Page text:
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Clutter is a Prepper's Worst Enemy

April 08, 2018 0 Comments

We all know preparedness is a journey.

Journeys take time. Over this course of time, we add supplies and contingencies to our preps.

We become more self-reliant, but we also have even more of a need for organization. I realized how important this was recently while visiting a preparedness-minded friend.

A few weeks ago, this friend invited my wife and I over for a cookout.

While my friend's wife and mine prepared food inside, my friend and I went to light the grill.

When we got outside, my friend quickly realized the propane tank on the grill was empty.

"No worries," he said, "I always keep a spare in the garage. Pays to be prepared, right?" My friend gave a knowing nod to our shared passion for preparedness.

He asked me if I would mind fetching it, saying it was just inside the garage door "on the left."

Once I got inside his garage, my eyes bulged. There was stuff everywhere – ceiling to floor. Occasionally, I'd spot some survival food or gear strewn about with old cans of primer and wood stain.

Luckily, the propane tank was easy enough to find. Once I got outside, I asked my friend "If SHTF, how are you going to find all your supplies and use them effectively."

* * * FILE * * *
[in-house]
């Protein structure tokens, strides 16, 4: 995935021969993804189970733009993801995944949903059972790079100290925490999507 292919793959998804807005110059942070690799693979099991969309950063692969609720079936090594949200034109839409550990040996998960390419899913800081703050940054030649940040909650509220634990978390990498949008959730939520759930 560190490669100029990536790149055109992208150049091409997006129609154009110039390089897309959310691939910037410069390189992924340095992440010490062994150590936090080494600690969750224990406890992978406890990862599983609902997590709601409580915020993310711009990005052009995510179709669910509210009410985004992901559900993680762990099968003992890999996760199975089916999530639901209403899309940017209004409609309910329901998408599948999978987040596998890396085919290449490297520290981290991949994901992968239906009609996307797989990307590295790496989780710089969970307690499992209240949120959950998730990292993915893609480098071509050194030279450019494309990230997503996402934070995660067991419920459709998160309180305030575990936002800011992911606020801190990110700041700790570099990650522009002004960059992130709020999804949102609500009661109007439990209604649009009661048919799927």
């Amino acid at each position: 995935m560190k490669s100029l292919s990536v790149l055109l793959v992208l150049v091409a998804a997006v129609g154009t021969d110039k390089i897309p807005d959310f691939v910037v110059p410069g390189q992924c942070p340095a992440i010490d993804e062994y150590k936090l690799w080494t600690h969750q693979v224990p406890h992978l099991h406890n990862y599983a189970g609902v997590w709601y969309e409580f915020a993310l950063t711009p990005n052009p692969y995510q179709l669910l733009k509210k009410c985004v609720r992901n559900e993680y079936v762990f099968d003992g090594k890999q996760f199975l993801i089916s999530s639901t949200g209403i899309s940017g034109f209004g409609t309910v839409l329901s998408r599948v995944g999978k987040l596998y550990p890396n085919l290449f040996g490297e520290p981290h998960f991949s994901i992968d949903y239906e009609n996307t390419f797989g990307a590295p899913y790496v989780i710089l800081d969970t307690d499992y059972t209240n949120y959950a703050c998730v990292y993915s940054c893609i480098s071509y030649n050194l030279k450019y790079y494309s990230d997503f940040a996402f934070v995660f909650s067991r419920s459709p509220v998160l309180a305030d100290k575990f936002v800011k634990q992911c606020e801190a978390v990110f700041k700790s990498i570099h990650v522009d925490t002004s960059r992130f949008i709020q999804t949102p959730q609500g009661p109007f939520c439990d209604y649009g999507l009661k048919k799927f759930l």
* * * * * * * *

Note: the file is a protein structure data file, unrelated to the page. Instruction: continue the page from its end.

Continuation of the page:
My friend smiled sheepishly and acknowledged his need for better organization. It just wasn't something he'd ever been good at. I told him my wife and I would help.

Here's what we learned helping my friend. I sure hope it helps you in your preparedness journey.

First, it's important to note that these principles can be applied to other aspects of your life. That's a good thing. The more organized you are, the better. That's my wife talking through me there.

But it's true: clutter and disorganization cause stress. According to Psychology Today, clutter causes embarrassment (my friend can attest) and guilt. It can make it more difficult to relax, both mentally and physically. Finally, it frustrates us by preventing us from locating what we need quickly.

You probably already know how frustrating not being able to find what you need is. Especially when it's behind a pile of stuff.

Now imagine that frustration when your life is on the line.

Survival is not easy on its own, why make it harder on yourself?

So where do you start with organization?

You need to build a personal blueprint.

First, make an inventory of everything you currently have that will be needed in an emergency. It's also a good idea to make a second list of inventories you will eventually add to your supplies, so you can plan a place for them.

Put all these supplies into categories. Here's a simple example:

  • Food
  • Water
  • Medical Supplies
  • Tools
  • Bug Out

Generally, I categorize my supplies with two distinctions: type of gear and purpose of gear. Don't get too complex with this.

Generally, you'll want to keep all the supplies in each of those categories together, or in a few clusters. Sometimes, you'll want to store one item, like a water filtration system, closer to a source of running water, but you might store extra filters in a spot where you keep "replacement parts." Whatever is easiest to recall for you.

However, you will forget your organization template or blueprint. So, map it out as you go. Keep a physical copy.